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Best of Howard Stutz

Gaming Guru

Howard Stutz
 

Sands has hot quarter, but some analysts annoyed after call

8 May 2012

Sometimes, there's just no pleasing the investment community.

Las Vegas Sands Corp. announced April 25 it had blown apart Wall Street's first-quarter earnings projections. Buoyed by its holdings in Asia, the company became the first casino operator to ever report more than $1 billion in quarterly cash flow while collecting more than $2.76 billion in net revenues.

Two weeks earlier, Las Vegas Sands opened the first phase of its $4.4 Sands Cotai Central in Macau. During the quarterly conference call, Las Vegas Sands Chairman Sheldon Adelson offered a few details on the company's plans to build a gambling resort complex in Spain.

But analysts wanted more color.

"Investors were hoping for a greater level of disclosure on the impact of table hold, early trends at Sands Cotai and greater clarity on Spain," Nomura Group gaming analyst Harry Curtis wrote in a research note. "We sense that Las Vegas Sands was defensive in discussing these topics. The tone of (the) earnings call at best can be described as contentious."

Janney Montgomery gaming analyst Brian McGill said Las Vegas Sands was being coy about its results from the Marina Bay Sands in Singapore.

"The company did not want to give a hold-adjusted cash flow number," McGill said. "Adjusting for hold, we estimate the results still came in higher than our expectations by approximately $10 million to $15 million."

Still, despite some touchiness on the conference call, Las Vegas Sands remains the equity markets' darling because of its continued growth potential, both internationally and in U.S. markets.

Cotai Central includes a 600-room Conrad hotel and a 1,200-room Holiday Inn, along with casinos, retail, dining, convention space and other entertainment amenities. A 4,000-room Sheraton is expected to open in March. Las Vegas Sands is also hoping to receive Macau approval to build on an additional Cotai site.

Meanwhile, Las Vegas Sands is in play for gaming developments in Japan and Korea, as well as Spain, where a $22 billion project -- tentatively called EuroVegas -- would include four 3,000-room hotel-casinos and be constructed over a nine-year period in either Madrid or Barcelona.

"To be clear, Las Vegas Sands had a very good quarter," Curtis said. "We don't understand why management was so defensive."

So what's all the fuss about?

"Our point of view is that hold adjustments are a valid analytical tool over a 90-day period (and) if early results at Sands Cotai were exceptional, management would have said so," Curtis wrote. "The potential returns in Spain remain an uncertainty, and investors don't like uncertainty."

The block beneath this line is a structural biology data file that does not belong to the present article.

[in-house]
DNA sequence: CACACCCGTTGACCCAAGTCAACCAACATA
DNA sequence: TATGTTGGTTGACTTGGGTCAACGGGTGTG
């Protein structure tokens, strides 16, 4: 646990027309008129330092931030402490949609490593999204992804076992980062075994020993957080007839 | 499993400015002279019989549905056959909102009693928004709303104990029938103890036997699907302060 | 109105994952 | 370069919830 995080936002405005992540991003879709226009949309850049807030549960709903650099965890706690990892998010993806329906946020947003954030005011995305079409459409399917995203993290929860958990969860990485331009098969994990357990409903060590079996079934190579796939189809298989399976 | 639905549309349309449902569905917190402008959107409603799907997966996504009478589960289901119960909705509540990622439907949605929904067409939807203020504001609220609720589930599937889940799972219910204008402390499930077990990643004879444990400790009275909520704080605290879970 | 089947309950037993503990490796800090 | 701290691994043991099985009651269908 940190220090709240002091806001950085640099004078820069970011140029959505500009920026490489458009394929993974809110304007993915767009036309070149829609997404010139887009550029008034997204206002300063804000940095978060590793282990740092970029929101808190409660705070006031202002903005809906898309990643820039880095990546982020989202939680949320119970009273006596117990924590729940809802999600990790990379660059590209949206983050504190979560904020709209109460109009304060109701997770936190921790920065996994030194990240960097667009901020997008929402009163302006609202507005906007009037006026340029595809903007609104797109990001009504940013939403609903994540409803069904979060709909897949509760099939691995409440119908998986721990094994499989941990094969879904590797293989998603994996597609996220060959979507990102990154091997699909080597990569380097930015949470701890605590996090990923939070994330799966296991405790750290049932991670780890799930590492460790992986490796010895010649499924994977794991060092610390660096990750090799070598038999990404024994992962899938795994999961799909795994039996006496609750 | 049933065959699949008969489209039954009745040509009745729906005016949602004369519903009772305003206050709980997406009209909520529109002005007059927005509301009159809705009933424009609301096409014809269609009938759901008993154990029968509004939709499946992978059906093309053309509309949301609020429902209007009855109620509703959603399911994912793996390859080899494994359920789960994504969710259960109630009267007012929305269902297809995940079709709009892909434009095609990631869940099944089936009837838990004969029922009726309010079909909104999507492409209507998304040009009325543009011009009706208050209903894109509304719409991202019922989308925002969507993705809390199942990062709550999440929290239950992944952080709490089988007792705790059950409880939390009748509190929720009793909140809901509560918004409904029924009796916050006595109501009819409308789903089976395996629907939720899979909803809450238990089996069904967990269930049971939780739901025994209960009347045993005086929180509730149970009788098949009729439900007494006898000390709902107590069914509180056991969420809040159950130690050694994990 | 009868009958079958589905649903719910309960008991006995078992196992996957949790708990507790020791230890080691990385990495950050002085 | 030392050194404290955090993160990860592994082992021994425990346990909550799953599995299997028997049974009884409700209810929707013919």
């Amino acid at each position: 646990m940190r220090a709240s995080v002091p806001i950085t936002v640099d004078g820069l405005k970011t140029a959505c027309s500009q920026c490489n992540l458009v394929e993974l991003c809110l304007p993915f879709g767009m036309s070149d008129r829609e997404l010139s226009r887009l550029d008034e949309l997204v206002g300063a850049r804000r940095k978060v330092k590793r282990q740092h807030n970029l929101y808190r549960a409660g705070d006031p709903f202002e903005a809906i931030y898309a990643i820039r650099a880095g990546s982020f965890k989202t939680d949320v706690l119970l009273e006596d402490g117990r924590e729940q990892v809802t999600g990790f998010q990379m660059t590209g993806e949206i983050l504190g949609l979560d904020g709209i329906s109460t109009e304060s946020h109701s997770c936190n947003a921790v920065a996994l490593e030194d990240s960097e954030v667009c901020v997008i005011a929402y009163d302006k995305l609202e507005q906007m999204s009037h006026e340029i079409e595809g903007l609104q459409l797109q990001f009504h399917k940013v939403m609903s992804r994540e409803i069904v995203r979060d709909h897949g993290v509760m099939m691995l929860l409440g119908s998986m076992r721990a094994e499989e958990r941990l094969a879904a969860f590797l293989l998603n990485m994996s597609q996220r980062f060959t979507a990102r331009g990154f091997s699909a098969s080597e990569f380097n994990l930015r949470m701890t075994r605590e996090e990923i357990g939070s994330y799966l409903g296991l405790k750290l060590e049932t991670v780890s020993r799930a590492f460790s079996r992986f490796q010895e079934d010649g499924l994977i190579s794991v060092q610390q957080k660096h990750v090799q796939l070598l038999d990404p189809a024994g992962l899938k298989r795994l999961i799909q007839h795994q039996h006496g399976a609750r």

Credit Suisse gaming analyst Joel Simkins said Las Vegas Sands investors might have concerns about Spain, but the project is at least three or four years down the road.

Several analysts said company executives were vague in explaining how Las Vegas Sands could achieve a 20 percent return on investment in Spain.

Simkins said the company has few competitors with the same growth opportunities on a global basis.

"While Las Vegas Sands received many questions on hold percentage and plans for Spain, we believe there are few areas for investors to pick at," Simkins said. "Long-term investors should focus on the big picture as opposed to getting too lost in the weeds of sequential and short-term changes in the business."

The company's quarterly numbers showed impressive percentage increases from a year ago; net income gained 118.7 percent while earnings per share jumped 117.9 percent.

The surprise, however, came out of Las Vegas, where The Venetian and Palazzo hotel-casinos grew net revenues by 26 percent and casino revenues by 91 percent. Strong baccarat play drove table game wagering up almost 28 percent.

The numbers from the Strip were strong, but investors are squarely focused on Asia, which accounted for 83 percent of the company's overall quarterly revenues; $1.45 billion of the total came from Macau and $848.7 million was derived from Singapore.

"From here, we believe that Las Vegas Sands' near-term catalyst is the ramp of Cotai Central," JP Morgan gaming analyst Joe Greff told investors. "We believe a more significant market share gain will take place when phase two opens in the third quarter."

Even the Marina Bay Sands, where revenues increased 45 percent and adjusted cash flow jumped 66 percent, had critics.

Stifel Nicolaus Capital Markets gaming analyst Steven Wieczynski said lingering growth concerns could further perpetuate negative sentiment in the near term.

"We encourage investors to keep the relative newness of the Singapore market in mind when assessing its prospects and performance to date," he said.